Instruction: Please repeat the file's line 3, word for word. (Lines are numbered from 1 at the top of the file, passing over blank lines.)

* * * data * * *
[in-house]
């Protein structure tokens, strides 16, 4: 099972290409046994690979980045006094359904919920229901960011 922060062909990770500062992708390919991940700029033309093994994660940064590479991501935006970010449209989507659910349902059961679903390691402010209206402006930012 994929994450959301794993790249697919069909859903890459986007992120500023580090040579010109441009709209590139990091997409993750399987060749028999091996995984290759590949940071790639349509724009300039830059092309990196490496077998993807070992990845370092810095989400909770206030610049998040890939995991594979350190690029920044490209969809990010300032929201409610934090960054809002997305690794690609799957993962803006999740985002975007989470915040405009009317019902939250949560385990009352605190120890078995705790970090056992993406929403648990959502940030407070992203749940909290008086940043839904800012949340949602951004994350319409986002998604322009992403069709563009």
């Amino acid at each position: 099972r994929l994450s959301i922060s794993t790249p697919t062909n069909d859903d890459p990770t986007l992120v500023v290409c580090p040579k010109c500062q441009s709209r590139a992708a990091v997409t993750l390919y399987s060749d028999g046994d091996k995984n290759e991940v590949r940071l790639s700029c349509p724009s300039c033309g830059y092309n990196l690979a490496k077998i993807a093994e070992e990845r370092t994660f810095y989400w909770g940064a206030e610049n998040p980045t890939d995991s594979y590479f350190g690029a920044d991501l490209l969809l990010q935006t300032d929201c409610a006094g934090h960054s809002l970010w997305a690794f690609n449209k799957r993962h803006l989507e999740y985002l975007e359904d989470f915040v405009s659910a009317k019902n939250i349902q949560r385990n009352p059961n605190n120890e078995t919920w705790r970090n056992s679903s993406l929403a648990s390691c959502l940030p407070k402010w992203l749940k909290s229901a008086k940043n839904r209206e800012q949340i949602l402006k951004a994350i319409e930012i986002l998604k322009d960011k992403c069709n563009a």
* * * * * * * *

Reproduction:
């Amino acid at each position: 099972r994929l994450s959301i922060s794993t790249p697919t062909n069909d859903d890459p990770t986007l992120v500023v290409c580090p040579k010109c500062q441009s709209r590139a992708a990091v997409t993750l390919y399987s060749d028999g046994d091996k995984n290759e991940v590949r940071l790639s700029c349509p724009s300039c033309g830059y092309n990196l690979a490496k077998i993807a093994e070992e990845r370092t994660f810095y989400w909770g940064a206030e610049n998040p980045t890939d995991s594979y590479f350190g690029a920044d991501l490209l969809l990010q935006t300032d929201c409610a006094g934090h960054s809002l970010w997305a690794f690609n449209k799957r993962h803006l989507e999740y985002l975007e359904d989470f915040v405009s659910a009317k019902n939250i349902q949560r385990n009352p059961n605190n120890e078995t919920w705790r970090n056992s679903s993406l929403a648990s390691c959502l940030p407070k402010w992203l749940k909290s229901a008086k940043n839904r209206e800012q949340i949602l402006k951004a994350i319409e930012i986002l998604k322009d960011k992403c069709n563009a």